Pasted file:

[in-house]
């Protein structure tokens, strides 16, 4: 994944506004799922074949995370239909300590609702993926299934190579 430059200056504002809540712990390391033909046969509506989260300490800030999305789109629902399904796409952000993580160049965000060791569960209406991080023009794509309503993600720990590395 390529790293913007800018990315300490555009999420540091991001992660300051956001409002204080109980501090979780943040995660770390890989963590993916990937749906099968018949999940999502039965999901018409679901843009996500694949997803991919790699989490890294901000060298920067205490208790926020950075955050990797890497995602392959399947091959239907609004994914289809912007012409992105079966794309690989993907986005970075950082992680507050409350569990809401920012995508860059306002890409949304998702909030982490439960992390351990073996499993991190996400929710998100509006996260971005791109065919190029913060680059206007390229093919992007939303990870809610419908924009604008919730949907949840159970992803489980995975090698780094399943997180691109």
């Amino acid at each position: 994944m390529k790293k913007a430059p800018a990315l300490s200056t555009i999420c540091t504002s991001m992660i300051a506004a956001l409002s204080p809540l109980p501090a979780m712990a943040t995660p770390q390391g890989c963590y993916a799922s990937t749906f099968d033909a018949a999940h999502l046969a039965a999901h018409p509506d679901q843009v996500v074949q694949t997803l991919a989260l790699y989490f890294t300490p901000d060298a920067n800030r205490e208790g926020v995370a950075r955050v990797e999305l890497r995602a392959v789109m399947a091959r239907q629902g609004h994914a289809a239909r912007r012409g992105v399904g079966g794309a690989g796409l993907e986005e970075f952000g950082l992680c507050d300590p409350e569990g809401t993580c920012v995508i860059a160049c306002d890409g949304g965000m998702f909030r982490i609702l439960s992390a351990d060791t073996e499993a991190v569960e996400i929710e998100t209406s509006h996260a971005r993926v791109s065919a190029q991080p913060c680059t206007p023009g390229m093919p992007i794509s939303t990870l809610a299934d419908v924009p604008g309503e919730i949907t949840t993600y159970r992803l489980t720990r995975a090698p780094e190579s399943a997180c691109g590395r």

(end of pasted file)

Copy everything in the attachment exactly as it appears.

[in-house]
């Protein structure tokens, strides 16, 4: 994944506004799922074949995370239909300590609702993926299934190579 430059200056504002809540712990390391033909046969509506989260300490800030999305789109629902399904796409952000993580160049965000060791569960209406991080023009794509309503993600720990590395 390529790293913007800018990315300490555009999420540091991001992660300051956001409002204080109980501090979780943040995660770390890989963590993916990937749906099968018949999940999502039965999901018409679901843009996500694949997803991919790699989490890294901000060298920067205490208790926020950075955050990797890497995602392959399947091959239907609004994914289809912007012409992105079966794309690989993907986005970075950082992680507050409350569990809401920012995508860059306002890409949304998702909030982490439960992390351990073996499993991190996400929710998100509006996260971005791109065919190029913060680059206007390229093919992007939303990870809610419908924009604008919730949907949840159970992803489980995975090698780094399943997180691109």
């Amino acid at each position: 994944m390529k790293k913007a430059p800018a990315l300490s200056t555009i999420c540091t504002s991001m992660i300051a506004a956001l409002s204080p809540l109980p501090a979780m712990a943040t995660p770390q390391g890989c963590y993916a799922s990937t749906f099968d033909a018949a999940h999502l046969a039965a999901h018409p509506d679901q843009v996500v074949q694949t997803l991919a989260l790699y989490f890294t300490p901000d060298a920067n800030r205490e208790g926020v995370a950075r955050v990797e999305l890497r995602a392959v789109m399947a091959r239907q629902g609004h994914a289809a239909r912007r012409g992105v399904g079966g794309a690989g796409l993907e986005e970075f952000g950082l992680c507050d300590p409350e569990g809401t993580c920012v995508i860059a160049c306002d890409g949304g965000m998702f909030r982490i609702l439960s992390a351990d060791t073996e499993a991190v569960e996400i929710e998100t209406s509006h996260a971005r993926v791109s065919a190029q991080p913060c680059t206007p023009g390229m093919p992007i794509s939303t990870l809610a299934d419908v924009p604008g309503e919730i949907t949840t993600y159970r992803l489980t720990r995975a090698p780094e190579s399943a997180c691109g590395r």